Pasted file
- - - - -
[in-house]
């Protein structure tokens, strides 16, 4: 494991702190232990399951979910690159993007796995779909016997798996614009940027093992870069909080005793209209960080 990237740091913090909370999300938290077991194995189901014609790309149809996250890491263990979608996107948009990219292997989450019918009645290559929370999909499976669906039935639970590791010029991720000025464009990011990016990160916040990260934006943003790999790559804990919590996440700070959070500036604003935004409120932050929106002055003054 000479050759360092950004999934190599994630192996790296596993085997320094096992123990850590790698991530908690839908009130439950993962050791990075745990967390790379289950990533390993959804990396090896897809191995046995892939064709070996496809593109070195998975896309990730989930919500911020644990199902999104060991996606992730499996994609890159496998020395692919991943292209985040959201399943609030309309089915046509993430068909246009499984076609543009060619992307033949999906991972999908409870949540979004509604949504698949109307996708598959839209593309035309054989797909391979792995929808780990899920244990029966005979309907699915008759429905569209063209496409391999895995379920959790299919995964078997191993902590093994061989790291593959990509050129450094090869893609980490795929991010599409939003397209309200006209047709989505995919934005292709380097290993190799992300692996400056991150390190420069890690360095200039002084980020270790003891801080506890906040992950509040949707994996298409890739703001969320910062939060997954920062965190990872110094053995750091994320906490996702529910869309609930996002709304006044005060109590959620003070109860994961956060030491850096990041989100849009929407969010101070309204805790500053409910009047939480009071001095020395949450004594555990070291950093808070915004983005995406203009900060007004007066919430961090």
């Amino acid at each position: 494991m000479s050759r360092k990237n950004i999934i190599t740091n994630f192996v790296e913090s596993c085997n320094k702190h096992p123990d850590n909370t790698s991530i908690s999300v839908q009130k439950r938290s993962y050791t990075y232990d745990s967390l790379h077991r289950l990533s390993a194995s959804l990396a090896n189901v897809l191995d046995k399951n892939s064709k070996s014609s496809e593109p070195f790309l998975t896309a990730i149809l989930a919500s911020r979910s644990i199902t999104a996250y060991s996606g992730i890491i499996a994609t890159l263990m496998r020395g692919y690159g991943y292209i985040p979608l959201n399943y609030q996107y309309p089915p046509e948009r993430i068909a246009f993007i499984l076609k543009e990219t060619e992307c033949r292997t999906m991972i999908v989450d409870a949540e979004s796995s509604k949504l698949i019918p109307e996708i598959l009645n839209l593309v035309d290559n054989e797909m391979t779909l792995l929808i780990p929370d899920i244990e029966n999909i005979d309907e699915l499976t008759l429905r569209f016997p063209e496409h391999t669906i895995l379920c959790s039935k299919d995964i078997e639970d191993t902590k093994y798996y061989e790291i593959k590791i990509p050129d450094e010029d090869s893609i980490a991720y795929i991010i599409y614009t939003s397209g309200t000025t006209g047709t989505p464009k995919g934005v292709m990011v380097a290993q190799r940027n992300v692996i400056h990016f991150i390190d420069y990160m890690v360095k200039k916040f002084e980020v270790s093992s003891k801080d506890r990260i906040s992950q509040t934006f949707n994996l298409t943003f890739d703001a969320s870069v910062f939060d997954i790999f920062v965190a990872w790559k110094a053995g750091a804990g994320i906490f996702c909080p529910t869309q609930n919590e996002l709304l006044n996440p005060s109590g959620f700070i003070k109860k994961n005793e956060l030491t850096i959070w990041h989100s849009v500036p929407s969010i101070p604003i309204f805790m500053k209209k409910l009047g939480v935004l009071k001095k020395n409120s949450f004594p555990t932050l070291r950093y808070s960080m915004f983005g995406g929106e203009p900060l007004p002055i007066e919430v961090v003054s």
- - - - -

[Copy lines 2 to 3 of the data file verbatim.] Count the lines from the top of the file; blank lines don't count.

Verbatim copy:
């Protein structure tokens, strides 16, 4: 494991702190232990399951979910690159993007796995779909016997798996614009940027093992870069909080005793209209960080 990237740091913090909370999300938290077991194995189901014609790309149809996250890491263990979608996107948009990219292997989450019918009645290559929370999909499976669906039935639970590791010029991720000025464009990011990016990160916040990260934006943003790999790559804990919590996440700070959070500036604003935004409120932050929106002055003054 000479050759360092950004999934190599994630192996790296596993085997320094096992123990850590790698991530908690839908009130439950993962050791990075745990967390790379289950990533390993959804990396090896897809191995046995892939064709070996496809593109070195998975896309990730989930919500911020644990199902999104060991996606992730499996994609890159496998020395692919991943292209985040959201399943609030309309089915046509993430068909246009499984076609543009060619992307033949999906991972999908409870949540979004509604949504698949109307996708598959839209593309035309054989797909391979792995929808780990899920244990029966005979309907699915008759429905569209063209496409391999895995379920959790299919995964078997191993902590093994061989790291593959990509050129450094090869893609980490795929991010599409939003397209309200006209047709989505995919934005292709380097290993190799992300692996400056991150390190420069890690360095200039002084980020270790003891801080506890906040992950509040949707994996298409890739703001969320910062939060997954920062965190990872110094053995750091994320906490996702529910869309609930996002709304006044005060109590959620003070109860994961956060030491850096990041989100849009929407969010101070309204805790500053409910009047939480009071001095020395949450004594555990070291950093808070915004983005995406203009900060007004007066919430961090």
């Amino acid at each position: 494991m000479s050759r360092k990237n950004i999934i190599t740091n994630f192996v790296e913090s596993c085997n320094k702190h096992p123990d850590n909370t790698s991530i908690s999300v839908q009130k439950r938290s993962y050791t990075y232990d745990s967390l790379h077991r289950l990533s390993a194995s959804l990396a090896n189901v897809l191995d046995k399951n892939s064709k070996s014609s496809e593109p070195f790309l998975t896309a990730i149809l989930a919500s911020r979910s644990i199902t999104a996250y060991s996606g992730i890491i499996a994609t890159l263990m496998r020395g692919y690159g991943y292209i985040p979608l959201n399943y609030q996107y309309p089915p046509e948009r993430i068909a246009f993007i499984l076609k543009e990219t060619e992307c033949r292997t999906m991972i999908v989450d409870a949540e979004s796995s509604k949504l698949i019918p109307e996708i598959l009645n839209l593309v035309d290559n054989e797909m391979t779909l792995l929808i780990p929370d899920i244990e029966n999909i005979d309907e699915l499976t008759l429905r569209f016997p063209e496409h391999t669906i895995l379920c959790s039935k299919d995964i078997e639970d191993t902590k093994y798996y061989e790291i593959k590791i990509p050129d450094e010029d090869s893609i980490a991720y795929i991010i599409y614009t939003s397209g309200t000025t006209g047709t989505p464009k995919g934005v292709m990011v380097a290993q190799r940027n992300v692996i400056h990016f991150i390190d420069y990160m890690v360095k200039k916040f002084e980020v270790s093992s003891k801080d506890r990260i906040s992950q509040t934006f949707n994996l298409t943003f890739d703001a969320s870069v910062f939060d997954i790999f920062v965190a990872w790559k110094a053995g750091a804990g994320i906490f996702c909080p529910t869309q609930n919590e996002l709304l006044n996440p005060s109590g959620f700070i003070k109860k994961n005793e956060l030491t850096i959070w990041h989100s849009v500036p929407s969010i101070p604003i309204f805790m500053k209209k409910l009047g939480v935004l009071k001095k020395n409120s949450f004594p555990t932050l070291r950093y808070s960080m915004f983005g995406g929106e203009p900060l007004p002055i007066e919430v961090v003054s």